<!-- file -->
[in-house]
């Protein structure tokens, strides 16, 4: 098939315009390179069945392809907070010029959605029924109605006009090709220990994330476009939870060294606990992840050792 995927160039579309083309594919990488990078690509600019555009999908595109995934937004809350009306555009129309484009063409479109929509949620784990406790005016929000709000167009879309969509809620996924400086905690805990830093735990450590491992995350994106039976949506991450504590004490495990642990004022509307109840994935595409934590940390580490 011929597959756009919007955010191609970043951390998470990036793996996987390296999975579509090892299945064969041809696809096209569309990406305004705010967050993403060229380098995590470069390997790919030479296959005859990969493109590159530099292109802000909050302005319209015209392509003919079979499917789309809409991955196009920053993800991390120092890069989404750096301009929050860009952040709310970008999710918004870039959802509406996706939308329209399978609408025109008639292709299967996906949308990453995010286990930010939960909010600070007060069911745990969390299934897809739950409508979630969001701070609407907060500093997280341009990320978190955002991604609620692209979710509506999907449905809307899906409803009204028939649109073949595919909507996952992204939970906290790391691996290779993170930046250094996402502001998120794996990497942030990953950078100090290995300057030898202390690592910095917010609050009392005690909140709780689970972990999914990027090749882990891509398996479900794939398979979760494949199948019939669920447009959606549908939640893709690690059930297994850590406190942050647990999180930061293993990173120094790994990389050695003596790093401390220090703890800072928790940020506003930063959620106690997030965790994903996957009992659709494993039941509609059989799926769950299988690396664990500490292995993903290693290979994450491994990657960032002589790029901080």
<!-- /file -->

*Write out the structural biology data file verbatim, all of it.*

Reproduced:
[in-house]
């Protein structure tokens, strides 16, 4: 098939315009390179069945392809907070010029959605029924109605006009090709220990994330476009939870060294606990992840050792 995927160039579309083309594919990488990078690509600019555009999908595109995934937004809350009306555009129309484009063409479109929509949620784990406790005016929000709000167009879309969509809620996924400086905690805990830093735990450590491992995350994106039976949506991450504590004490495990642990004022509307109840994935595409934590940390580490 011929597959756009919007955010191609970043951390998470990036793996996987390296999975579509090892299945064969041809696809096209569309990406305004705010967050993403060229380098995590470069390997790919030479296959005859990969493109590159530099292109802000909050302005319209015209392509003919079979499917789309809409991955196009920053993800991390120092890069989404750096301009929050860009952040709310970008999710918004870039959802509406996706939308329209399978609408025109008639292709299967996906949308990453995010286990930010939960909010600070007060069911745990969390299934897809739950409508979630969001701070609407907060500093997280341009990320978190955002991604609620692209979710509506999907449905809307899906409803009204028939649109073949595919909507996952992204939970906290790391691996290779993170930046250094996402502001998120794996990497942030990953950078100090290995300057030898202390690592910095917010609050009392005690909140709780689970972990999914990027090749882990891509398996479900794939398979979760494949199948019939669920447009959606549908939640893709690690059930297994850590406190942050647990999180930061293993990173120094790994990389050695003596790093401390220090703890800072928790940020506003930063959620106690997030965790994903996957009992659709494993039941509609059989799926769950299988690396664990500490292995993903290693290979994450491994990657960032002589790029901080």